From concerns about their health and education to the effect of the outside world upon them, saying that raising kids is a challenge is an understatement.
However, one of the hardest parenting moments comes when you witness your child being hurt by their peers. Whether they are excluded from hanging out with a small group or left off the invite list to the blowout party of the year, your heart aches for them.
The importance of friends
The ability to build and maintain friendships does not come naturally to all kids. It’s up to parents to help children recognize healthy friendships, how to build them and how to avoid toxic social situations, such as cliques, especially during their pre-teen and teen years.
"It is important for children to learn how to develop and maintain social connections," says Maricar Jenkins, a licensed clinical social worker with Sharp Mesa Vista Hospital. "The social skills they learn now prepare them for living independently from their families and sustaining healthy relationships throughout life."
The concern with cliques
Cliques are different from a group of friends who are naturally drawn to one another through shared interests or activities. They can be driven less by the desire of all involved to be supported and more by the desire of one or a few to be in control.
While a group of friends cares when things go wrong for one another or cheers when things go right, members of a clique tend to be constantly jockeying for power and position, always wanting to be “in” so as to avoid — at all costs — being the one who is “out.”
Cliques might also have a variety of “rules,” both spoken and unspoken. These can govern how the kids involved are supposed to dress, who they socialize with, who should be ostracized, and even what they eat and drink or what substances they take.
"Cliques are most problematic in middle and high school, but can also affect elementary students," says Jenkins. "The power dynamics inherent in cliques are especially challenging for young people who have not yet developed their own value system and can be pressured into engaging in problematic behaviors just to fit in."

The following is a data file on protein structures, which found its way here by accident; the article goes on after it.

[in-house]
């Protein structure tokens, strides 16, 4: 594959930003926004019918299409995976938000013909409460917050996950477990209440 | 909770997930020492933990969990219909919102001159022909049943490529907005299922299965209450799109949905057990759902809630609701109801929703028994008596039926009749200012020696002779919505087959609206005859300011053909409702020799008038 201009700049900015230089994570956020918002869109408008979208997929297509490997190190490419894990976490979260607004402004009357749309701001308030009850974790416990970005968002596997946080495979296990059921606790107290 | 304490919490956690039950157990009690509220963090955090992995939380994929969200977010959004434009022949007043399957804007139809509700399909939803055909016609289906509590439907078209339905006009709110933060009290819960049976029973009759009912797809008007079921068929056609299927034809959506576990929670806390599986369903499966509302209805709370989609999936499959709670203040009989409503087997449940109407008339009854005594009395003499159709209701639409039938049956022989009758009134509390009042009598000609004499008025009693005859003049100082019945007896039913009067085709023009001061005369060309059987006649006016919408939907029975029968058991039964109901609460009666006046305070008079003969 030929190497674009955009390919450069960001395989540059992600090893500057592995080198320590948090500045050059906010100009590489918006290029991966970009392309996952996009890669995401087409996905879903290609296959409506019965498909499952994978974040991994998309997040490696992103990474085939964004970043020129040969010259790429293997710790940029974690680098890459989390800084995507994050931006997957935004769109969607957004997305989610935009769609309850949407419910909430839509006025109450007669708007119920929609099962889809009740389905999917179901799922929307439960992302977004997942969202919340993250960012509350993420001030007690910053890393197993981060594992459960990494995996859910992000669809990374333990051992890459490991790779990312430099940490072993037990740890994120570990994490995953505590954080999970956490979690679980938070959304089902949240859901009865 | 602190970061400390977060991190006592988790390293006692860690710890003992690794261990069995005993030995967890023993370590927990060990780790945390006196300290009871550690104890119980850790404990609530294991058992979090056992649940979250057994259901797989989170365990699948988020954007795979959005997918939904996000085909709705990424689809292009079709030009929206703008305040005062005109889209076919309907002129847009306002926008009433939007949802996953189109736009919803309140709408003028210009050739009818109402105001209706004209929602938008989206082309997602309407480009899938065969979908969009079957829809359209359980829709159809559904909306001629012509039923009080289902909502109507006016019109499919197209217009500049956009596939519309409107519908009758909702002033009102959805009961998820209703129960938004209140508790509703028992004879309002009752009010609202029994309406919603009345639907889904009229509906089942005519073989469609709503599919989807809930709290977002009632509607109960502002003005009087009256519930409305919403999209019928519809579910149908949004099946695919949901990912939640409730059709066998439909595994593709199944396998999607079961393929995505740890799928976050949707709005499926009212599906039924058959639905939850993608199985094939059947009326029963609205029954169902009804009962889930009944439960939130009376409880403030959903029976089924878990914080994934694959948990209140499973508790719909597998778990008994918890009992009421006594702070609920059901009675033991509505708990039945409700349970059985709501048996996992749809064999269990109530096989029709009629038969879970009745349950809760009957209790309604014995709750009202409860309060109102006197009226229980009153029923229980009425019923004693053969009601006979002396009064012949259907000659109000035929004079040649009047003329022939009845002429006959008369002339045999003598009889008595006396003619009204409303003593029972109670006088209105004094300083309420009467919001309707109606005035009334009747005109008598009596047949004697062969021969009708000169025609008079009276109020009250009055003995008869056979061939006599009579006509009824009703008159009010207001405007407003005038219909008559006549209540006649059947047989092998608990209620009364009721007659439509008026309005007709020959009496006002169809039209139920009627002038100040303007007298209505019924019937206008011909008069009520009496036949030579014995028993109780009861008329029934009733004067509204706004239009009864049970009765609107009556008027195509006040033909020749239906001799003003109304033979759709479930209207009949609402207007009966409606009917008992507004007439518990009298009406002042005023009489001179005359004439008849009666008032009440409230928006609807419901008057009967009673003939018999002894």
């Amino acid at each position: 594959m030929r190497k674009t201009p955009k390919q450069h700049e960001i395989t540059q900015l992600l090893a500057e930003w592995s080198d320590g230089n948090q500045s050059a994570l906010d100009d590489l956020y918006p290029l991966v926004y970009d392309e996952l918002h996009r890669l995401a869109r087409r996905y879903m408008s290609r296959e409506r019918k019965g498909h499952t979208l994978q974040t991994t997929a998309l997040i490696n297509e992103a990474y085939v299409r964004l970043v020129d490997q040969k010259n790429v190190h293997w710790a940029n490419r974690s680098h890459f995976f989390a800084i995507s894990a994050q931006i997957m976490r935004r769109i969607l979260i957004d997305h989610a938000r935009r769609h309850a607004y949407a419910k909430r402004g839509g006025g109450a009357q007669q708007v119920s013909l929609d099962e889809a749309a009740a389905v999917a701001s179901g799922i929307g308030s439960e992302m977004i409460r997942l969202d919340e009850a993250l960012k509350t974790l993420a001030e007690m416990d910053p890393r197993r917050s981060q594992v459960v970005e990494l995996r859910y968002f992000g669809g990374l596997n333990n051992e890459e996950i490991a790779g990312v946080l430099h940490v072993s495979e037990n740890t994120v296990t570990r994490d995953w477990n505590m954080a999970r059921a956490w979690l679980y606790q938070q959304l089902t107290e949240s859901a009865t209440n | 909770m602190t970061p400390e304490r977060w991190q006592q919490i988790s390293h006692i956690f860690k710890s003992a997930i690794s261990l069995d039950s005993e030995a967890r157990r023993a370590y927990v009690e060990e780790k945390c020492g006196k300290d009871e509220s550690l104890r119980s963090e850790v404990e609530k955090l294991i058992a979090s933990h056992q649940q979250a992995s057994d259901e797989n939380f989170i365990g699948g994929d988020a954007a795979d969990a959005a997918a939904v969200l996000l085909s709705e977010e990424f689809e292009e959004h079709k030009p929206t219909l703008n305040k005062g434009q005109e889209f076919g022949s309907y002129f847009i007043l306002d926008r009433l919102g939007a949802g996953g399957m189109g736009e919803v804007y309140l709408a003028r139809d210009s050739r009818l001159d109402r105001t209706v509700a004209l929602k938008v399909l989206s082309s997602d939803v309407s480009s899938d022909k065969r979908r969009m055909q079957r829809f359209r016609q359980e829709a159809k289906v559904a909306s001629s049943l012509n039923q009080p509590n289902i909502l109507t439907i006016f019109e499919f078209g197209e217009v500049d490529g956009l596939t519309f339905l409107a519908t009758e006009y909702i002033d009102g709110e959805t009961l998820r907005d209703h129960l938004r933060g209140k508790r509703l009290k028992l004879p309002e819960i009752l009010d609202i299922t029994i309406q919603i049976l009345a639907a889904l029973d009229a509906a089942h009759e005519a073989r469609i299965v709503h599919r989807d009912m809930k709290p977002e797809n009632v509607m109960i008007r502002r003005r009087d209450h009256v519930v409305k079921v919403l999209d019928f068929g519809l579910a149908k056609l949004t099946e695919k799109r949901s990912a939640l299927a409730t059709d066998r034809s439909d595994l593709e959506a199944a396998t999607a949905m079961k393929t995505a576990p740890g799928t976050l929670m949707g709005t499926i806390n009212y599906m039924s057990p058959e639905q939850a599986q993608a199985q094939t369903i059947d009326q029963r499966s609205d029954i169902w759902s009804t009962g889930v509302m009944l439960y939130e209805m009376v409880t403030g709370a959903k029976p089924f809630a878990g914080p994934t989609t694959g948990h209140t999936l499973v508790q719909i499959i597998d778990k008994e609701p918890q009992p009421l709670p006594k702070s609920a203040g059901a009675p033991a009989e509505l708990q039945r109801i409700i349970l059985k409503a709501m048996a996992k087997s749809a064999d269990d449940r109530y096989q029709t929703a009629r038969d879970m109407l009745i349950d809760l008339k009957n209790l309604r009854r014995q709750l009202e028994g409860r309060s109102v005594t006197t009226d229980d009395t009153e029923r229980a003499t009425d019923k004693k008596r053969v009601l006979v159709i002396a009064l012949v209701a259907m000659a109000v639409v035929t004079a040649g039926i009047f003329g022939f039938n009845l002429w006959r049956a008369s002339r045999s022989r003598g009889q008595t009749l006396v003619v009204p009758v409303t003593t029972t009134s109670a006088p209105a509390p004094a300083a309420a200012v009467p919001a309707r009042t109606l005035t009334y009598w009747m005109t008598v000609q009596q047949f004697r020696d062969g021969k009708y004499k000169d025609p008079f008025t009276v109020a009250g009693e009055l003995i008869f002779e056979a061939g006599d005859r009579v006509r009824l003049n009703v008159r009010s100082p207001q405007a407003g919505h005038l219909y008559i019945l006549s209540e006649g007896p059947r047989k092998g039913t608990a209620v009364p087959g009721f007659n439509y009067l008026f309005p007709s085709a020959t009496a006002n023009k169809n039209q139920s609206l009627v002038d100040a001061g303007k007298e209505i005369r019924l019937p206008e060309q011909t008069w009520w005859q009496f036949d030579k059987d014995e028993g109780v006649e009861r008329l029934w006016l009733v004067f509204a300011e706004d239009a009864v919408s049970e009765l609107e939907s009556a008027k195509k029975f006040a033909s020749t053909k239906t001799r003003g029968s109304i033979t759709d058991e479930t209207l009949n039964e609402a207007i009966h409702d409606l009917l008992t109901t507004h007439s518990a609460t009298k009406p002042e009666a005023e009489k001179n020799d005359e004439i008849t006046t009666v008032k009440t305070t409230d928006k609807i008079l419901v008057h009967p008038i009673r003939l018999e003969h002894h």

Four ways parents can help
If you notice your own child having trouble making friends, feeling down or isolating themselves from others when you would expect them to be doing things with peers, there are four simple ways you can help:
- Be available. Be present with your child in case they want to talk to you about their concerns. It’s OK to share your own stories about challenging social situations, but it’s most important to simply give them the space and time to bring up the subject and share what they are experiencing and feeling.
- Take a breath. Seeing your child suffer is difficult, but don’t rush to get involved. You may not have the whole story and the other parties may not be open to your interference. Unless your child is being bullied, threatened or physically harmed, give the situation some time to resolve itself or dissipate.
- Point out the good. Rather than focusing on the negative situation, help your child notice all the good people around them and those that might be potential friends. Ask who shares similar interests, such as playing on the same team, in the same student clubs or taking the same classes. Remind your child that they need to be a good friend to make a good friend.
- Create opportunities. Encourage your kid to pursue their interests, both in and out of school. Suggest they try a new sport, art or activity. Once they reach their teen years, they can volunteer with a variety of organizations or even get a job, opening up additional opportunities to make friends.
"It is important for parents to set a good example in their own relationship by modeling ways to be a supportive, available and nurturing friend, as well as how to effectively approach and resolve conflict," says Jenkins. "You can also utilize media, such as TV, movies and books that demonstrate kindness, empathy and integrity when navigating tough social situations. Remind your child that unpleasant feelings, while uncomfortable, are also temporary. Teach them helpful ways to self-soothe."